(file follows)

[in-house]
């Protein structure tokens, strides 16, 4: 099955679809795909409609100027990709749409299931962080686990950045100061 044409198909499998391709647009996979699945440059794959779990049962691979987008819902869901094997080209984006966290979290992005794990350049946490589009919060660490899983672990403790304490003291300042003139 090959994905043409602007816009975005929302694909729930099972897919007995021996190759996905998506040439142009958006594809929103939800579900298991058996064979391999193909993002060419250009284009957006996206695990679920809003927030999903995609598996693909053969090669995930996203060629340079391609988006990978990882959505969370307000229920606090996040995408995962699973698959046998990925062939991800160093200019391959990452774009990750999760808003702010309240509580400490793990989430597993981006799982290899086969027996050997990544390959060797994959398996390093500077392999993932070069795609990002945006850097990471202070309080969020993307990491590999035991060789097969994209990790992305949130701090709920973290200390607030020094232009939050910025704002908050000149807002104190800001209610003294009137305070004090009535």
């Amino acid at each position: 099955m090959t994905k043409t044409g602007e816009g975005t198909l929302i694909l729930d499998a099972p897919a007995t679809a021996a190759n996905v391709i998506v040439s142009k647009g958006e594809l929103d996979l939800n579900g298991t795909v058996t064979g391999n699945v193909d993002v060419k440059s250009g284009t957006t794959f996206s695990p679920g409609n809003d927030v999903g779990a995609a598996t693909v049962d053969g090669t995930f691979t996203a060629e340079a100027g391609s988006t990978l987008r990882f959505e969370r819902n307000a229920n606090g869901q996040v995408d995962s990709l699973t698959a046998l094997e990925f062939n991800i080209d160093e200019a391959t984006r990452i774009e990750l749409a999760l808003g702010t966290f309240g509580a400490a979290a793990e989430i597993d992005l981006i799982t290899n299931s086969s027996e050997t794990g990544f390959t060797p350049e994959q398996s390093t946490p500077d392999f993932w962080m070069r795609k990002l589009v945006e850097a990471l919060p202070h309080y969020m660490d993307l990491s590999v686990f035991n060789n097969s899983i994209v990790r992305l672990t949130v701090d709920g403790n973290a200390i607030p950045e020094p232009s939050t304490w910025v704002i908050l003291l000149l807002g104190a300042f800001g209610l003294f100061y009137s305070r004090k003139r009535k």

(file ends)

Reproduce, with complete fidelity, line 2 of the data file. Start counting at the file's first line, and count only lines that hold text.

């Protein structure tokens, strides 16, 4: 099955679809795909409609100027990709749409299931962080686990950045100061 044409198909499998391709647009996979699945440059794959779990049962691979987008819902869901094997080209984006966290979290992005794990350049946490589009919060660490899983672990403790304490003291300042003139 090959994905043409602007816009975005929302694909729930099972897919007995021996190759996905998506040439142009958006594809929103939800579900298991058996064979391999193909993002060419250009284009957006996206695990679920809003927030999903995609598996693909053969090669995930996203060629340079391609988006990978990882959505969370307000229920606090996040995408995962699973698959046998990925062939991800160093200019391959990452774009990750999760808003702010309240509580400490793990989430597993981006799982290899086969027996050997990544390959060797994959398996390093500077392999993932070069795609990002945006850097990471202070309080969020993307990491590999035991060789097969994209990790992305949130701090709920973290200390607030020094232009939050910025704002908050000149807002104190800001209610003294009137305070004090009535």